There are a lot of different approaches to divorce — probably as many as there are divorcing couples. In the past 10 years or so, though, the trend has been toward more “civilized” splits. Celebrities may not go the collaborative route very often, but more couples are negotiating instead of litigating, especially if there are questions about custody and visitation or if they have a basic idea of how the division of assets should be handled.
More than a few couples in Orange County know that out-and-out hostility can stall the proceedings, but some exes are now admitting that being too generous can lead to just as many headaches, just later in the game. The “Chip and Dale” divorce — you first; no you; really, I insist — can end up costing more financially and emotionally.
For example, when one woman’s husband came out of the closet, the couple decided to divorce. The hitch came when her husband lost his job. Soon, bankruptcy and foreclosure were added to his plate. He asked if the divorce could be postponed until after he’d found a new job. She would benefit in the end, because his higher income would translate into more money for alimony and child support.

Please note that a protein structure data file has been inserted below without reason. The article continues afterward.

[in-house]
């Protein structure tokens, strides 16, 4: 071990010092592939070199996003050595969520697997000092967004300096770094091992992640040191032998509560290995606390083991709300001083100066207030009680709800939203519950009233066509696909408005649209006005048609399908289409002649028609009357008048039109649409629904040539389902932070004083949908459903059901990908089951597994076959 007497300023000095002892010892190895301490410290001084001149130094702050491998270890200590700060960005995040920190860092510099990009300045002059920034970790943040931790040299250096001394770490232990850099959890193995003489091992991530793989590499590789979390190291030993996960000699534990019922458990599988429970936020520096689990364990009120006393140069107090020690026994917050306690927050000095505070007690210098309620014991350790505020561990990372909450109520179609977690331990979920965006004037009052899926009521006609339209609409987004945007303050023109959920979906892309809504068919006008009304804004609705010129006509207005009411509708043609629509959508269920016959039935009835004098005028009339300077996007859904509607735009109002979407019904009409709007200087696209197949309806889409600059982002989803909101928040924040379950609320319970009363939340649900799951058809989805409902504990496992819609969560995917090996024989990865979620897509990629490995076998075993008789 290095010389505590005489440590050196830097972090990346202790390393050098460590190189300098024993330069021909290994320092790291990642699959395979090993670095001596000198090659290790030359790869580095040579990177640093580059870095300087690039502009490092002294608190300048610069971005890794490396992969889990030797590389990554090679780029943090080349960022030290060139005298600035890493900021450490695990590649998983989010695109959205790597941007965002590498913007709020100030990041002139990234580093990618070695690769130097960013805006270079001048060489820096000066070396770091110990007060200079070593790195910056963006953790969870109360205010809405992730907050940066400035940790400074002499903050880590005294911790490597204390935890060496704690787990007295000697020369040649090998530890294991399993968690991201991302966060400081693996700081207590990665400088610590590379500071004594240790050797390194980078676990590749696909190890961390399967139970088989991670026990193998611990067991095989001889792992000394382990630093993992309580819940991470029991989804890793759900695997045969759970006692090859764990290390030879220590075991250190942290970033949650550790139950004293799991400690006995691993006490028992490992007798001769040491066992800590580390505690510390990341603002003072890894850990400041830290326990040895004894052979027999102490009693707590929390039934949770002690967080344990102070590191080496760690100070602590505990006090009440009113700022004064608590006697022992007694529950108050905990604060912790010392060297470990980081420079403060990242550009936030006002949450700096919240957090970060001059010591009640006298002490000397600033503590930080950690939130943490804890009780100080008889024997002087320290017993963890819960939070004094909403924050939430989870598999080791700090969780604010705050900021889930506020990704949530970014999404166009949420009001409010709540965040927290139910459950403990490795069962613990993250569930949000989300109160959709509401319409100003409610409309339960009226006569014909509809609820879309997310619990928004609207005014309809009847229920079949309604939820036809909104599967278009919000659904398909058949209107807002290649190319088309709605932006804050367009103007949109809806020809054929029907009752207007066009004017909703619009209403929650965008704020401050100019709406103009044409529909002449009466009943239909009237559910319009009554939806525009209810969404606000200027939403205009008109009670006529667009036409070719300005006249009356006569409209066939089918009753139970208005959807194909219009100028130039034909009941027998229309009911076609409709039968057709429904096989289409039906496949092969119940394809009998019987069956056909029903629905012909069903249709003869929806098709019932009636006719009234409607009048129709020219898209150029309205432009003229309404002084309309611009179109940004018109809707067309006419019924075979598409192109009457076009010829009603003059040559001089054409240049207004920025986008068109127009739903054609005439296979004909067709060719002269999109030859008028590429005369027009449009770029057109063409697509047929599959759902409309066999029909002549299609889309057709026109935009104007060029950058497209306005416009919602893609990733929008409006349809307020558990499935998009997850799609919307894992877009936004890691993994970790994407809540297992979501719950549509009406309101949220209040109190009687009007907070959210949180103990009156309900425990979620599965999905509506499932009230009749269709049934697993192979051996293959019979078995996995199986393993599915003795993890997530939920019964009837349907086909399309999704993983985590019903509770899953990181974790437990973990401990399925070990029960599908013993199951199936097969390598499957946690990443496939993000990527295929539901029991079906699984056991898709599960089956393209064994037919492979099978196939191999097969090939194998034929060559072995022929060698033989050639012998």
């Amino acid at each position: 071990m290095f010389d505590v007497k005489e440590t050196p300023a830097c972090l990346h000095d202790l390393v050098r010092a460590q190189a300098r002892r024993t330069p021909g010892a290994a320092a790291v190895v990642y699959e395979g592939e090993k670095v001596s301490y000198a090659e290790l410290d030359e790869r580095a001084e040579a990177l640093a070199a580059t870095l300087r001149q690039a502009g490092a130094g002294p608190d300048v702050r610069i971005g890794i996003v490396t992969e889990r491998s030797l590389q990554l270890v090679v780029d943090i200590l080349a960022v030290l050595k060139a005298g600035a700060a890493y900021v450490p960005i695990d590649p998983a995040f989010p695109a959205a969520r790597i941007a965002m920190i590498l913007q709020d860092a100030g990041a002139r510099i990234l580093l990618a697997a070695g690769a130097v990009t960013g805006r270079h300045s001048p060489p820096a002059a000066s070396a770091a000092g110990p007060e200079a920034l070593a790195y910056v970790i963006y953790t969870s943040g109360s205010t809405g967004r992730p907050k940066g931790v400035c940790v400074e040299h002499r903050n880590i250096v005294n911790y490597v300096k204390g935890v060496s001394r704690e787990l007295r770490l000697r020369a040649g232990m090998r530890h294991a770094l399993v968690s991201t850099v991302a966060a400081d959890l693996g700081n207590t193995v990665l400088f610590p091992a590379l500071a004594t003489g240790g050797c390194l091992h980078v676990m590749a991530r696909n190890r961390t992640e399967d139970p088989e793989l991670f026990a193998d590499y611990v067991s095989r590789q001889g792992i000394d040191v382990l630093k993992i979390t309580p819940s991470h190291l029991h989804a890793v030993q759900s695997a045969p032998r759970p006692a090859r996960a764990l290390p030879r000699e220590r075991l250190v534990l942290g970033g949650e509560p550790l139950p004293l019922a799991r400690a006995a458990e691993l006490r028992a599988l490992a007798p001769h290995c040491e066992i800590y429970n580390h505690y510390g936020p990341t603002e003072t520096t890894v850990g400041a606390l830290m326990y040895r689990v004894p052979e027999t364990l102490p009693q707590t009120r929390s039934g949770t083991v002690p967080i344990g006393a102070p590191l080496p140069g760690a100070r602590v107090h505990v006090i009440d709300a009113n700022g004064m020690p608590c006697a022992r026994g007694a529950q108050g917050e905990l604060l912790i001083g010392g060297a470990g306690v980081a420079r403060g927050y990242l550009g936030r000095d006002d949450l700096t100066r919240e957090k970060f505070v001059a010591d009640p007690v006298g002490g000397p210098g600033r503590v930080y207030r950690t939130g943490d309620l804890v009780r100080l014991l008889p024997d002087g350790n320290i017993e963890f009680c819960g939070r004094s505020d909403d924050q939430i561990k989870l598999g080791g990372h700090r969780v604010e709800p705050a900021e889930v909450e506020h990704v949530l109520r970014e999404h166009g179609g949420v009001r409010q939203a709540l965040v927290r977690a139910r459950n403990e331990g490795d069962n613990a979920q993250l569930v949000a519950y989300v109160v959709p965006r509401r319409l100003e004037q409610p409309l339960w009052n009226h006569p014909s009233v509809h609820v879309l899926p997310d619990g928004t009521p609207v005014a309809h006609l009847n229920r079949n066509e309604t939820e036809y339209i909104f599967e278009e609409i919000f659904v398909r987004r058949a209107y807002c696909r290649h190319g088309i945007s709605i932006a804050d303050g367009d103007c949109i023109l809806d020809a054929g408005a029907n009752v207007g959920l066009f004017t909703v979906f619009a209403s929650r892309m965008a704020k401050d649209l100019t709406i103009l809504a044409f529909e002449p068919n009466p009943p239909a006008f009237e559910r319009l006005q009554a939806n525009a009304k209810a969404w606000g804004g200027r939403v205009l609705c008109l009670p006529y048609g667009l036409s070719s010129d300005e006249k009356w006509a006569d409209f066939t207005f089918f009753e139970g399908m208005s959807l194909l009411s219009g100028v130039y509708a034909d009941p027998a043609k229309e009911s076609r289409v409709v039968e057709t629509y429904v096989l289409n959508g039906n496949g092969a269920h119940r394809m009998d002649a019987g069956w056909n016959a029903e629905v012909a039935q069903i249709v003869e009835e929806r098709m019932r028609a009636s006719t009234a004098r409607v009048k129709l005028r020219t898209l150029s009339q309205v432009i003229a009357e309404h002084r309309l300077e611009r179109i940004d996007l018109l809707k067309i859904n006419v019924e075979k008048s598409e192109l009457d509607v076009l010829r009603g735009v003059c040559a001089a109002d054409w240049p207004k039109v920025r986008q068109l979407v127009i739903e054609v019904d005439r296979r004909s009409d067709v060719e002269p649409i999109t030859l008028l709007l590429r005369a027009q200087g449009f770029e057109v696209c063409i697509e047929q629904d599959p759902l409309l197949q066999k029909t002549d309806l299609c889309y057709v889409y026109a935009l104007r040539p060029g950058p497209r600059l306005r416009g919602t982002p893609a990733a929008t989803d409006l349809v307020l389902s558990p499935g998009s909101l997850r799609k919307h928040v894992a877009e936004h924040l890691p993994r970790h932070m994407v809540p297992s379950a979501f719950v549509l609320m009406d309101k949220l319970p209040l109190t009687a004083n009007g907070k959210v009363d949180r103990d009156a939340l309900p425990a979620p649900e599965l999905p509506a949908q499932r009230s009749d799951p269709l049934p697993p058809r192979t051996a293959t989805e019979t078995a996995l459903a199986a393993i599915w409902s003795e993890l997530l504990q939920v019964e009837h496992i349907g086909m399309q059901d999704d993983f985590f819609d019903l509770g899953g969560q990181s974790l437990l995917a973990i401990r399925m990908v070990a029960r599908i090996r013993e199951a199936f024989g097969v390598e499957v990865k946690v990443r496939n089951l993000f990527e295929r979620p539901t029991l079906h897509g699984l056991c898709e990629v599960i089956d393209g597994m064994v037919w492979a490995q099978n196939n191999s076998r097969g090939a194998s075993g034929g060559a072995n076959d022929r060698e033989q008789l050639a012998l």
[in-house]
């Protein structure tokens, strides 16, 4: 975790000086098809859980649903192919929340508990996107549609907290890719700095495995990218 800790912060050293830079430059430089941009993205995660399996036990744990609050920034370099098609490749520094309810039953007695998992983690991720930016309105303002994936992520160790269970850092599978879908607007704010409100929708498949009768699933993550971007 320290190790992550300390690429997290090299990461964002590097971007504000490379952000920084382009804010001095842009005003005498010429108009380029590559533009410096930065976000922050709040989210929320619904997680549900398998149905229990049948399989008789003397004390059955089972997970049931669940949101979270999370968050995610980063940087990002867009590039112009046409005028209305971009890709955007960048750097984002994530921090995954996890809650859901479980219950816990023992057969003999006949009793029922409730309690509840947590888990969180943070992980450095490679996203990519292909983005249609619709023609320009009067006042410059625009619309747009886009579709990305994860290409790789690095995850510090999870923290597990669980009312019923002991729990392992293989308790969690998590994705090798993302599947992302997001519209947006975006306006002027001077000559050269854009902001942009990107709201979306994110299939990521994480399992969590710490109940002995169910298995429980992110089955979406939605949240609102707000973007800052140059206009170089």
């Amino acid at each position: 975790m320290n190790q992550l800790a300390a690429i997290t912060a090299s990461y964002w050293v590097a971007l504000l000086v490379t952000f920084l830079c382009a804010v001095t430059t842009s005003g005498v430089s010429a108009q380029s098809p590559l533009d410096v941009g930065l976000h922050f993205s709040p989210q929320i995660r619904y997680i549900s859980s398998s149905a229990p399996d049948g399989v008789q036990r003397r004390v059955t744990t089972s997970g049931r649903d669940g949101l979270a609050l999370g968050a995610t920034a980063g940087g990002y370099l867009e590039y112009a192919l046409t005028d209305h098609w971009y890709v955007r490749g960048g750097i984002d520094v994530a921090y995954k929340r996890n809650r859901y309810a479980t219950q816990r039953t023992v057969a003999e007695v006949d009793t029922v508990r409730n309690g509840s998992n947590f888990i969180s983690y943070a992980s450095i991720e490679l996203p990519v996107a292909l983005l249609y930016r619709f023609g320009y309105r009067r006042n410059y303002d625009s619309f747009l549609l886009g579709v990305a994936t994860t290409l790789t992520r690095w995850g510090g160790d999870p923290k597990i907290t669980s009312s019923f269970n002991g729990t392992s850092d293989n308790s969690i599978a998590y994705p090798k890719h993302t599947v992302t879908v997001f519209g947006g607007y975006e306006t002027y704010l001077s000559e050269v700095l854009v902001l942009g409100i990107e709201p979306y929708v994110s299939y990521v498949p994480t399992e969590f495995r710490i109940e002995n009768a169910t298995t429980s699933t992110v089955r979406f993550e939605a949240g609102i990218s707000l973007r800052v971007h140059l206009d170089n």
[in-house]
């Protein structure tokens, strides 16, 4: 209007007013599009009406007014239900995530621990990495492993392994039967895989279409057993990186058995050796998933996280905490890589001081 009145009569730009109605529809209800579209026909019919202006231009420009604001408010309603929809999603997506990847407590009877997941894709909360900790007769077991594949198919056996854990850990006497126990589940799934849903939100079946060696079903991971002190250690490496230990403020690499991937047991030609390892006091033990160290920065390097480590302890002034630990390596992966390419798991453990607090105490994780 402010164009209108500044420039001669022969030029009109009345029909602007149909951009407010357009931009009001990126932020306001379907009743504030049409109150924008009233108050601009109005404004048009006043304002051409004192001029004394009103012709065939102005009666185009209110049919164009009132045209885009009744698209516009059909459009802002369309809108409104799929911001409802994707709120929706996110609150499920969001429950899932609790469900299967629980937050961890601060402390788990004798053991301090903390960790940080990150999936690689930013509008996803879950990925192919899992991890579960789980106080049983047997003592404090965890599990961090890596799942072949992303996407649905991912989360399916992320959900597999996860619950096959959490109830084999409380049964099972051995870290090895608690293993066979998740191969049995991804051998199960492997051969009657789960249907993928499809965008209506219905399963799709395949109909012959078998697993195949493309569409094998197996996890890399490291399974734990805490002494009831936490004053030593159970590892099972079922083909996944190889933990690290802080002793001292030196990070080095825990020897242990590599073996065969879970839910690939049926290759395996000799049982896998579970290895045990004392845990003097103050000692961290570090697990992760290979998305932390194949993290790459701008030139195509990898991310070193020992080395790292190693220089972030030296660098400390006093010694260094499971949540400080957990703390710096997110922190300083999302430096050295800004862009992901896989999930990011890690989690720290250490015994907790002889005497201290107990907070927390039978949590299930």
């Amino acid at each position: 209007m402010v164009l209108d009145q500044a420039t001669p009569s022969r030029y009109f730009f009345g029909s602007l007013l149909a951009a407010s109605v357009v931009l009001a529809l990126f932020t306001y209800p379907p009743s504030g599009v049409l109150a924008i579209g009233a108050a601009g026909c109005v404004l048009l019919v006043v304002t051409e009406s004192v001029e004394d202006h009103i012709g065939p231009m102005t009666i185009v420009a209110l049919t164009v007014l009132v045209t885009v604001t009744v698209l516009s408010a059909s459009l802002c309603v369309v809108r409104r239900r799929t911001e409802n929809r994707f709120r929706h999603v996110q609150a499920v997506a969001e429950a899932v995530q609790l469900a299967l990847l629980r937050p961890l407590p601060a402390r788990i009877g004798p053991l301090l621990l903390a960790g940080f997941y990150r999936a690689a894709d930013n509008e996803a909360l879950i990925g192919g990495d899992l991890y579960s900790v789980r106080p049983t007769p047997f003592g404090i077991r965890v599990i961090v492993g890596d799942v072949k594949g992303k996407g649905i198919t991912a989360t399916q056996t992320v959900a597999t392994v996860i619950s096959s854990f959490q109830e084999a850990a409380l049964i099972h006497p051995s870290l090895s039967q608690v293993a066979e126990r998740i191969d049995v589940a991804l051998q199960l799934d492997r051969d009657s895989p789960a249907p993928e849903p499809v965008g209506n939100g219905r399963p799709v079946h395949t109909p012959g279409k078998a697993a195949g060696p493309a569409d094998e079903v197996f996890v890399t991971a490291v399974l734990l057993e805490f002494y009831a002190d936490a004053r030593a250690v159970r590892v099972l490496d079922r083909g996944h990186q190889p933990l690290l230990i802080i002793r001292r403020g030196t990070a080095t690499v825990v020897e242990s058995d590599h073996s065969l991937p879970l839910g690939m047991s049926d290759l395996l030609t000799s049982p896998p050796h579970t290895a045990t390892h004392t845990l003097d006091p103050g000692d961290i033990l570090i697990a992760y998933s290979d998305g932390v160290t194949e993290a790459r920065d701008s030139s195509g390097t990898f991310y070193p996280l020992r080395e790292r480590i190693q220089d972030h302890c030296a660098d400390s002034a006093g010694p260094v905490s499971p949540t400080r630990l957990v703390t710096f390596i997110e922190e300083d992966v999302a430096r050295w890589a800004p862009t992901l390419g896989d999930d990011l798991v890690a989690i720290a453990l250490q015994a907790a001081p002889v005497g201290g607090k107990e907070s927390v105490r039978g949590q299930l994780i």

The divorce eventually went through, but the woman gave a little more. She agreed to only three years of alimony, instead of the five years allowed in her state (California has no such time limit). She figured it would take her three years to finish her degree and get started in a teaching job. Those two years she gave up represented $30,000 in alimony.
Unfortunately, she was diagnosed with cancer. Treatment took about a year, a year during which she did not attend school and did not work. Had her ex not been willing to help, she and her three kids would have ended up living off the $2,000 per month child support payments.
The lesson? Work with a divorce attorney who can help you make the tough financial decisions. The process can still be collaborative and amicable. Being nice doesn’t have to mean giving away the store.
In future posts, we’ll review a few other pitfalls that an attorney can help you avoid.
Source: Reuters, “Divorce mistakes you can make by being too nice,” Sam Mircovich, June 26, 2012